Episode 18 – Grieving The Loss of Your Past Self






The Cycle of Grieving a Chronic Illness by Misti

Episode 18: Grieving the Loss of Your Past Self

            What makes us who we are? What gives us our identity if we were to describe ourselves to someone else? Family, friends, hobbies, work, sense of purpose. Some of these are just a few examples of how our identity is shaped. And once you’ve gone from a “healthy” person to a “sick” person, and are unable to do things you once were able to do, suddenly you may feel lost. Maybe you’re someone who lost a relationship due to a disability or chronic illness. Maybe you’re someone who has been dancing or painting or playing an instrument since you were a child, and now due to a body that is unable to cooperate, you are no longer able to do those things. What about that career you’ve been dreaming of and preparing for since you could remember and now are unable to pursue due to health reasons? What now? Who are you now? How do you go about figuring out who you are today, with these new circumstances? Allowing yourself to grieve for your past self, is a really great place to start. 

             Our medical teams do their best to give us the information about our diagnosis and our treatment plans moving forward, but what about how we feel emotionally? We don’t talk about that side of our health as much, but it is just as important as mental and physical health. 

When a loved one passes away, we physically see and feel that loss. Someone who was once there is not there anymore. The grief cycle, as identified by Elisabeth Kubler-Ross, are tools that help us identify what we may be feeling. The five stages of this cycle are:

  1. Denial
  2. Anger
  3. Bargaining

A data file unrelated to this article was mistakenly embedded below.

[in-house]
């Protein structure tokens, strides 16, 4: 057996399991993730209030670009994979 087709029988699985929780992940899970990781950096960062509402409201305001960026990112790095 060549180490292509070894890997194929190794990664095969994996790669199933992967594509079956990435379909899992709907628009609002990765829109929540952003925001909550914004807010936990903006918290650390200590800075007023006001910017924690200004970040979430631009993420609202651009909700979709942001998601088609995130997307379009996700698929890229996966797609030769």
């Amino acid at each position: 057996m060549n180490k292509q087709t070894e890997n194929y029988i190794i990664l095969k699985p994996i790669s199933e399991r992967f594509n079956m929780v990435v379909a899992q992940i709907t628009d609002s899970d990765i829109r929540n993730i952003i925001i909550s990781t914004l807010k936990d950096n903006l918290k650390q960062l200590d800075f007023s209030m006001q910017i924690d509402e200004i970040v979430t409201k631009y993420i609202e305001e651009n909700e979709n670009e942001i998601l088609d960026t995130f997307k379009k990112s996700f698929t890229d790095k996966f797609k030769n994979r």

4. Depression
  5. Acceptance

With those tools, we are able to break our feelings down, and then we are able to process. But what do you do when you feel that sense of loss, but there hasn’t been a physical death? Does the grief cycle still apply?  Absolutely. When we lose a core piece of our identity, whatever that looks like for you, it can cause us to fall into a mourning for our lost sense of self just as we would for someone who physically died. Allowing yourself to acknowledge those feelings, when you may be the only one who knows what is going on is such an important part of the healing process. What could the five stages of grief look like as it applies to loss of sense of identity? Well, it could look something like this. Using myself as an example and elaborating on what I shared on today’s episode, I used to be a runner. “Being a runner” was part of my identity or my “past self”. When I had my largest health crisis episode to date, it was during an actual race. My heart rate got stuck in the 200’s around mile 8 of a half-marathon, and I couldn’t get it to come down. I couldn’t breathe, and I was shivering like I was cold, with goosebumps radiating up and down my lower half of my body, even though I was sweating. I knew I had hydrated properly, I knew my nutrition was on point, as I had run several races before, in the same conditions. What could it be? I couldn’t figure it out. I ended up walking the rest of that race, finishing it with the help of a friend who didn’t leave my side. But it was one of the most difficult races of my life. My heart rate didn’t come back down to below 100 bpm for over 24 hours, and then what followed was an intense episode of fatigue that I had never experienced before. It lasted for 6 months. After many tests and doctor’s appointments, I was diagnosed with Dysautonomia, Postural Orthostatic Tachycardia Syndrome, and Inappropriate Sinus Tachycardia. I will never forget the day the cardiologist looked at me and said, “I know you came here looking for answers, but also to get cleared to run again, but I can’t sign off on that right now. You need to focus on healing and learning what your new normal looks like. We will revisit it in a few months to see if the treatment plan is working and go from there.” I remember arguing with him. Telling him that the results were wrong and that there had to be a better explanation that would allow me to adjust something or take something that would allow me to get  back to a sport that I had grown to love so much. I didn’t realize it at the time, but I had gone through the first three stages of grief sitting right there in the office with him.